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Letters of Ted Hughes [Hardcover]

Ted Hughes , Christopher Reid
4.4 out of 5 stars  See all reviews (9 customer reviews)
RRP: 30.00
Price: 24.32 & FREE Delivery in the UK. Details
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Book Description

1 Nov 2007
At the outset of his career Ted Hughes described letter-writing as 'excellent training for conversation with the world', and he was to become a prolific master of this art which combines writing and talking. This selection begins when Hughes was seventeen, and documents the course of a life at once resolutely private but intensely attuned to other lives (including a readership comprising both adults and children); a life pared down to essentials and yet eventful, peripatetic, at times publicly controversial.

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Product details

  • Hardcover: 784 pages
  • Publisher: Faber & Faber; 1st Edition edition (1 Nov 2007)
  • Language: English
  • ISBN-10: 0571221386
  • ISBN-13: 978-0571221387
  • Product Dimensions: 16.5 x 24.1 cm
  • Average Customer Review: 4.4 out of 5 stars  See all reviews (9 customer reviews)
  • Amazon Bestsellers Rank: 420,903 in Books (See Top 100 in Books)

More About the Author

Ted Hughes (1930-1998) was born in Yorkshire. His first book, The Hawk in the Rain, was published in 1957 by Faber and Faber and was followed by many volumes of poetry and prose for adults and children. He received the Whitbread Book of the Year for two consecutive years for his last published collections of poetry, Tales from Ovid (1997) and Birthday Letters (1998). He was Poet Laureate from 1984, and in 1998 he was appointed to the Order of Merit.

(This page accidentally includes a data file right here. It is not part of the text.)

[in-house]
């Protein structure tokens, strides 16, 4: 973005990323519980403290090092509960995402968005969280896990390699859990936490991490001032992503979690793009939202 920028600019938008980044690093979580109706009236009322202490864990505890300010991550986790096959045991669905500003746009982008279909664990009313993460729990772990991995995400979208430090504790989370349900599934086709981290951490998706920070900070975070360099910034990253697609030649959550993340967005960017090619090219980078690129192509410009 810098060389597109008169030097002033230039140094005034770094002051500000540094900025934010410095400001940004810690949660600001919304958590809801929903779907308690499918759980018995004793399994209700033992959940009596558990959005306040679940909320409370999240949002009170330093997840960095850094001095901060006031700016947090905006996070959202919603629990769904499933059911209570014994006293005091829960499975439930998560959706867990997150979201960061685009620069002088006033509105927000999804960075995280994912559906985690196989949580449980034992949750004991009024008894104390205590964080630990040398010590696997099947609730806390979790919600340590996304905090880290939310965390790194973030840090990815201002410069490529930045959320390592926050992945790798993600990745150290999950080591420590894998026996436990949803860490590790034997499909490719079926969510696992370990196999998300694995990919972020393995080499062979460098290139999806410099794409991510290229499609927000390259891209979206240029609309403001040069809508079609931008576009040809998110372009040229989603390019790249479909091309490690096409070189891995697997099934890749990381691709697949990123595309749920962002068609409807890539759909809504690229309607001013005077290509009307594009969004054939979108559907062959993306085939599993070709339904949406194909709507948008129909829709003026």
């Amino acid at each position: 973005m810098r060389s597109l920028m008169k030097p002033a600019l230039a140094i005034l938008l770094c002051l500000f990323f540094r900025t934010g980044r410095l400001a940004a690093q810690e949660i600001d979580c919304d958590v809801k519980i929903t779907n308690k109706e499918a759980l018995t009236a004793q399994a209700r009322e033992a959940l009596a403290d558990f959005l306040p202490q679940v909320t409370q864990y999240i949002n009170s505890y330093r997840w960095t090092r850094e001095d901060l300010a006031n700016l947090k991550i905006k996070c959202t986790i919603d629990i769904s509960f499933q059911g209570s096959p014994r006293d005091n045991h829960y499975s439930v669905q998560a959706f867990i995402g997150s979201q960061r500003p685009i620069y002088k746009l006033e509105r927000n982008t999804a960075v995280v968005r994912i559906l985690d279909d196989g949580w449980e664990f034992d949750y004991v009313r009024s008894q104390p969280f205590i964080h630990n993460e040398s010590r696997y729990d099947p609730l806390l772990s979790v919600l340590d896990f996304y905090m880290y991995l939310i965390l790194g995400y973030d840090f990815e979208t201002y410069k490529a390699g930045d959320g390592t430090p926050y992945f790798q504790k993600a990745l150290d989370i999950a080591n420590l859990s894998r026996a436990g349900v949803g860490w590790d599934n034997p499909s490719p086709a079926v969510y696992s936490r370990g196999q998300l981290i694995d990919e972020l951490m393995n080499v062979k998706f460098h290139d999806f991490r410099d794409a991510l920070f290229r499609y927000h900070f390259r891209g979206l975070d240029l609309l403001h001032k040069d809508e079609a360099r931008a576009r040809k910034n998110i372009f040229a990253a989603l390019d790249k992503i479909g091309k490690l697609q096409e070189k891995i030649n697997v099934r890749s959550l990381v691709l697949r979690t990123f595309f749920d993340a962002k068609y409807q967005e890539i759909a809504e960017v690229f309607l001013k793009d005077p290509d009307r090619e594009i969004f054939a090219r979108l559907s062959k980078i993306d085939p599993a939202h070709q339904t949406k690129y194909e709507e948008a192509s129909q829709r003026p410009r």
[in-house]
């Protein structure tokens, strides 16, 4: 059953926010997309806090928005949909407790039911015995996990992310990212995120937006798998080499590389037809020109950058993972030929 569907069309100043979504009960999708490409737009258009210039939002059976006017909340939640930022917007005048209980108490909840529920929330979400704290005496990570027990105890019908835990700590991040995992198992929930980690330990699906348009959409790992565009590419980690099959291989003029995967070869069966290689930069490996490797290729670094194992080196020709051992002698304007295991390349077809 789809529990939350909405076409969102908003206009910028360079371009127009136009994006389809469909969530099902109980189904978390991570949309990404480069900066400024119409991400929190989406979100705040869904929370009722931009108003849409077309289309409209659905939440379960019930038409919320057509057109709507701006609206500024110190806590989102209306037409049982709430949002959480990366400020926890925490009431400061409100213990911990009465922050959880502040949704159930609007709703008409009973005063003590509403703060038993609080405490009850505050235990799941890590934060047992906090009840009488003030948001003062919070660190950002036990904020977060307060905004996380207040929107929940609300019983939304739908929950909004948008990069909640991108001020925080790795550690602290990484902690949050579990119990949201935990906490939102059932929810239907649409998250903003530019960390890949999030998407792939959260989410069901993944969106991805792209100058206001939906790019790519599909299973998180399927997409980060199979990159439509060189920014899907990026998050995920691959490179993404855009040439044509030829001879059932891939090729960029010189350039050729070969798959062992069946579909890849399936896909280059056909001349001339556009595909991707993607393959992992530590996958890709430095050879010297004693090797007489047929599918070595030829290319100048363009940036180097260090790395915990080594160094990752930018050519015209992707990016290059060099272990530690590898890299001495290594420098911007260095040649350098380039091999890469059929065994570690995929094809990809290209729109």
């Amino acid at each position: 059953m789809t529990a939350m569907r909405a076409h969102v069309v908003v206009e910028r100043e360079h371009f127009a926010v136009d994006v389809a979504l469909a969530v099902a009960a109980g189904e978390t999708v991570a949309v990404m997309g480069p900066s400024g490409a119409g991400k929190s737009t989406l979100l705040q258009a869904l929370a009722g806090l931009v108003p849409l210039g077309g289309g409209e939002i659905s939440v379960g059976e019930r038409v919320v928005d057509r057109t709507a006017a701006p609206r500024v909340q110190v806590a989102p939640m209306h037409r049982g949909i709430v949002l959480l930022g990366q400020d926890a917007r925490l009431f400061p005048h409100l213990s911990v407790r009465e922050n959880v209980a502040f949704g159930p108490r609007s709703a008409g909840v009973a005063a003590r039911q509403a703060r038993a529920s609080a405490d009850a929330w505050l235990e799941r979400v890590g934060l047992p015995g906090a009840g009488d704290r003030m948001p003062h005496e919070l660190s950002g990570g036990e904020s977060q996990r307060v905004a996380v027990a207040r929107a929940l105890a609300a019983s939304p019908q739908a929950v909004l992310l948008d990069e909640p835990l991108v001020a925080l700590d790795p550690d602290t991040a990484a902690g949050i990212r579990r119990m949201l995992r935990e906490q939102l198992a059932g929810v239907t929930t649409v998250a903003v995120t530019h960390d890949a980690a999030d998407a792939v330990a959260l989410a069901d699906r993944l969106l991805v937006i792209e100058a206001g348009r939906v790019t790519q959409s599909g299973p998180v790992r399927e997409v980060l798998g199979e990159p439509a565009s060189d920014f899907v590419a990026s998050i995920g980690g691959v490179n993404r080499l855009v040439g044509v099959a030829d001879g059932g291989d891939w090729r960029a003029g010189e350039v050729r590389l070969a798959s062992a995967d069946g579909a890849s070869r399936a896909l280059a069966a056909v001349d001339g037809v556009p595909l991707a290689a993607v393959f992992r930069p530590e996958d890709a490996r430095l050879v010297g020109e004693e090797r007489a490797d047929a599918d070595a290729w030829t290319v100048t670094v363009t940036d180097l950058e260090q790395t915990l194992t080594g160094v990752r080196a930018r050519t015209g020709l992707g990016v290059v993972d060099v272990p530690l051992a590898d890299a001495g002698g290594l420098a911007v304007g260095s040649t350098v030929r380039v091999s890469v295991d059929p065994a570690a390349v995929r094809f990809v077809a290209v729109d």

Product Description


"'This is a book, like the letters of Keats, which will be read in 200 years' time.' Philip Hensher, Spectator 'This year's most surprising and rewarding book.' Blake Morrison, Guardian 'Reid's succinct annotation allows the full, unique personality to blaze out unimpeded, and the result is magnificent.' John Carey, Sunday Times" --This text refers to the Paperback edition.

Book Description

A major Faber publication for Autumn 2007

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Front Cover | Copyright | Table of Contents | Excerpt | Index | Back Cover
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Customer Reviews

4.4 out of 5 stars
4.4 out of 5 stars
Most Helpful Customer Reviews
97 of 103 people found the following review helpful
Format:Hardcover|Verified Purchase
The poet Ted Hughes experienced the sort of vilification in the second part of his life more appropriate to a war-criminal. His first wife Sylvia Plath committed suicide, as did his partner Assia Wevill. There is ample evidence that both Plath and Wevill were psychologically disturbed before either of them ever set eyes on TH but, it would seem, Ted Hughes had to be vilified. Maybe it's human nature to want a villain. It is certainly human nature to be curious about other people's lives. But if you come to this book with the desire to gawp, or to slaver over juicy (and unedifying) facts, you will find little of interest.